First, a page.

My hairdresser on Dean Street is a star establishment – this week they moved my appointment so I could squeeze in a sneaky 5.30pm performance of Betrayal at the Comedy Theatre. And this is not the only classic revival taking place – a short walk around the corner at the Haymarket you can see Rosencrantz and Guildenstern are Dead by Stoppard (which I did, recently). Directed by Sir Trevor Nunn, this 1966 black comedy is starting to show signs of age. Perhaps we’ve seen too many imitations and this surreal style of comedy has dated. Chris Andrew Mellon, who stepped in to fill the boots of Tim Curry as The Player, is the standout, maximising his short time on stage. It’s an excellent and enjoyable production, but, like the play-within-a-play setting, something is amiss. We are not supposed to distinguish between R and G– they mix up their own names in fact – but it starts to feel strained when the performance tones of Jamie Parker and Samuel Barnett sound the same as well. I love these two former History Boys; they are quite something. The potential is clear, but perhaps their relative inexperience leaves them a little lost and unsure. It’s as if Stoppard hands them ice-skates, but then places them in a snow drift on a very thin rollercoaster frame – they struggle to stay on track. The repetitions of phrases and words that make Betrayal so strong seem shaky and uncertain here.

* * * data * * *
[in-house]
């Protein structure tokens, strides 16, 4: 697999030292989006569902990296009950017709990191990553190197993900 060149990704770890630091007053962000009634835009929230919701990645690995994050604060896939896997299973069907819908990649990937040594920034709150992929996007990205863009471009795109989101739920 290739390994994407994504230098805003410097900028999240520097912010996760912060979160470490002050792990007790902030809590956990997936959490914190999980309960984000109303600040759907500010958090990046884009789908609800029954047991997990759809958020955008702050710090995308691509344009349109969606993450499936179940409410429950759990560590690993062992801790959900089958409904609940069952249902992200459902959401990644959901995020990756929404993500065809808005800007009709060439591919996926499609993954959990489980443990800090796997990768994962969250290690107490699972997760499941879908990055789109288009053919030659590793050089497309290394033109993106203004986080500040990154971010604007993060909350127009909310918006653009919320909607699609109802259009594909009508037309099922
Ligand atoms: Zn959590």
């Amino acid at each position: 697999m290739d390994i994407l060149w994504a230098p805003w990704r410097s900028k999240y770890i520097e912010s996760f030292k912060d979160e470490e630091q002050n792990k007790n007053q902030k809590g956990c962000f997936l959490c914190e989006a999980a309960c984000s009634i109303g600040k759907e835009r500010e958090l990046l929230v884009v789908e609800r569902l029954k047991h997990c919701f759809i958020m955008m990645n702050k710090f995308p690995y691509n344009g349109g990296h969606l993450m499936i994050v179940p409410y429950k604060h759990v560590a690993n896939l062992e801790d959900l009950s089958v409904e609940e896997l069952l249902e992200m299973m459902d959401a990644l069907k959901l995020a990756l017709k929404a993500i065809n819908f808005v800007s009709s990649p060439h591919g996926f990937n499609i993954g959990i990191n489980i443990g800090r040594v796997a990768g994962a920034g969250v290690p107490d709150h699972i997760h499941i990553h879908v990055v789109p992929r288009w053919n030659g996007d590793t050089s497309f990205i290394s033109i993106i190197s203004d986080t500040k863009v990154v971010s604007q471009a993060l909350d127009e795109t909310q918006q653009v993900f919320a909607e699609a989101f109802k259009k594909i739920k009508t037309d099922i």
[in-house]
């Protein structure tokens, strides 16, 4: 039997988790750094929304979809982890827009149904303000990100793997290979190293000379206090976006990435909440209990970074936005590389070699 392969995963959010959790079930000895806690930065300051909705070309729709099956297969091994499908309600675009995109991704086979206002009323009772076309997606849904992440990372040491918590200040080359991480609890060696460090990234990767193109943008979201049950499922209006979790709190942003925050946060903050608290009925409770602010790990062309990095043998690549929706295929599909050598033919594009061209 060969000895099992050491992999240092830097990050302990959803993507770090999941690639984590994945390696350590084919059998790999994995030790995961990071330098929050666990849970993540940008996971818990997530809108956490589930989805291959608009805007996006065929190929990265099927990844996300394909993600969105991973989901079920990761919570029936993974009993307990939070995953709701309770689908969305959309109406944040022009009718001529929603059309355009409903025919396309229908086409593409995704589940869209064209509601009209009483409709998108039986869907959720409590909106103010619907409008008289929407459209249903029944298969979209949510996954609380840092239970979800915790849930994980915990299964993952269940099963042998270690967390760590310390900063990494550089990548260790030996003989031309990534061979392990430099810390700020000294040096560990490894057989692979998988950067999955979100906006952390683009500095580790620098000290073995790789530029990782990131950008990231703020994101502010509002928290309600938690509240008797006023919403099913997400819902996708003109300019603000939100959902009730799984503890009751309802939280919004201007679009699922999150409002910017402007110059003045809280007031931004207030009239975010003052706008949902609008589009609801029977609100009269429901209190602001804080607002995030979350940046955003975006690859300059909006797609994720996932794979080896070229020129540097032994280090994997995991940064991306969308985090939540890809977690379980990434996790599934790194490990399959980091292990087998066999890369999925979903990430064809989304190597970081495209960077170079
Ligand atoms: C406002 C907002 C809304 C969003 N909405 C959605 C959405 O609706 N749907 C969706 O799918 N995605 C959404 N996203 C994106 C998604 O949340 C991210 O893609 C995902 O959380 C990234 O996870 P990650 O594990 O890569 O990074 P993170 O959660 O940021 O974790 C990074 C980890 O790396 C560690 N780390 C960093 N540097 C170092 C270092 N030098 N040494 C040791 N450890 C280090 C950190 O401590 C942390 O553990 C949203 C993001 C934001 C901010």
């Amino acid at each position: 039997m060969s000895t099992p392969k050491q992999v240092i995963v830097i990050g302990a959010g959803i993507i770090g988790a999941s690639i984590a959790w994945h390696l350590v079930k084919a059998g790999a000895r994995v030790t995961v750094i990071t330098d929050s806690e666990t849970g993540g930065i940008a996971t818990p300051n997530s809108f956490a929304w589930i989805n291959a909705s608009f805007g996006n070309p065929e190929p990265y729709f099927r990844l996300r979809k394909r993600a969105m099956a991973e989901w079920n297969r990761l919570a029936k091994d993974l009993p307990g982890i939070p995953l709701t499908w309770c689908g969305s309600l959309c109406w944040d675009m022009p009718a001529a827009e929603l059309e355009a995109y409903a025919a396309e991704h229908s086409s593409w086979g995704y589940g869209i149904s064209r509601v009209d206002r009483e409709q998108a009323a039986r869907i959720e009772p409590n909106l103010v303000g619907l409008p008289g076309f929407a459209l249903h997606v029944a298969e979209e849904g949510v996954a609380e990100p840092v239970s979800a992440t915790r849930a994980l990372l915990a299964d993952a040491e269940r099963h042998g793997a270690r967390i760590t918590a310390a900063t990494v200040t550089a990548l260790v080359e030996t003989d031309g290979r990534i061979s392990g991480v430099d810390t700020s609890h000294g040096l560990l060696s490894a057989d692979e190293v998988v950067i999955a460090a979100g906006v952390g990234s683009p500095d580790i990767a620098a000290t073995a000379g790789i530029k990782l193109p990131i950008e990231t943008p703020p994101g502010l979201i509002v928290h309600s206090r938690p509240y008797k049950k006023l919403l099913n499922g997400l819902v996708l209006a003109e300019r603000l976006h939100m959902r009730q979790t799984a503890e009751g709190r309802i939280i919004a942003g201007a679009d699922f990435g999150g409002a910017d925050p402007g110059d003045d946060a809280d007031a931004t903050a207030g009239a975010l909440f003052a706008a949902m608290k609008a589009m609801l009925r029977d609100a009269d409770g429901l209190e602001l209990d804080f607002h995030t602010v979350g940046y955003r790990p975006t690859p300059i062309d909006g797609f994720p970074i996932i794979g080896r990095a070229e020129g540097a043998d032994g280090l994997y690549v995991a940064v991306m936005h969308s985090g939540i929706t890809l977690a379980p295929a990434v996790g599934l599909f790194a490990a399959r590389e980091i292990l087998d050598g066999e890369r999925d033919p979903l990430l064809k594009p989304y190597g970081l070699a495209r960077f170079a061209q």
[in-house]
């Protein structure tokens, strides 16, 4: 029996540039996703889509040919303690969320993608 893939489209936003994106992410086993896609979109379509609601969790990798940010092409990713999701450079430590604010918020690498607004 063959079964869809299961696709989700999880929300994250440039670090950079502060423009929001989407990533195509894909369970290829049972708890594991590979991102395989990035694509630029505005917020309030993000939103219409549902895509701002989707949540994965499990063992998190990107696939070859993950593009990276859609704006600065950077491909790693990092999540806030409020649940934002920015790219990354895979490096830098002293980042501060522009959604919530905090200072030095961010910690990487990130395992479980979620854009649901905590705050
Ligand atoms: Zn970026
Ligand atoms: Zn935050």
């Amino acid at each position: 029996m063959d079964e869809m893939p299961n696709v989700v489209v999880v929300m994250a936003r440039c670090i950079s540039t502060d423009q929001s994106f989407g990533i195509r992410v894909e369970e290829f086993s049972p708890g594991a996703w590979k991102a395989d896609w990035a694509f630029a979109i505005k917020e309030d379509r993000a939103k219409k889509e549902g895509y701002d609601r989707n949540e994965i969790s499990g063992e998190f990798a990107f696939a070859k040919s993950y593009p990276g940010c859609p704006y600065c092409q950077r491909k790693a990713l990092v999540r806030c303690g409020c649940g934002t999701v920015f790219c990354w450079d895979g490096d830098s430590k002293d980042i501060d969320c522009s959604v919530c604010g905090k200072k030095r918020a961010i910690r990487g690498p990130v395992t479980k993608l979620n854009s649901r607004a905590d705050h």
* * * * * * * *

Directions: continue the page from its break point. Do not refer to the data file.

And so – to Betrayal. Pinter’s 1978 piece has lost none of its power. If Stoppard left his actors on skates, Pinter gives his performers a solid safety seat in which to speed to their confrontations with betrayals of trust, friendship and self. Pinter’s words and gaps provide a stable tracking, allowing his actors to shine – provided they know where to tweak the nuts and bolts and add a squeak of oil. Director, Ian Rickson, must be very happy indeed with his cast. Kristin Scott Thomas is as pitch-perfect as finely cut crystal – cool but sympathetic as the woman surrounded by men, but in need of love. Ben Miles provides the punch of the archetypal Pinter alpha-male, and Douglas Henshall is as warm as a whisky chaser embodying everyone’s ‘best man’ – caught as much in mateship as in love.
While Stoppard has us hovering around the fringes of existentialism, Pinter hones right in on the heart – reasons to revisit the genius of both writers. You have until the end of August – and you could see both plays the same afternoon, provided you don’t have a clandestine meeting or hairdressing appointment. Right! I’m off, and, having dealt with that retro-revival, I think I should ask for a brand new do. What do you think?
Cheers for now, Beth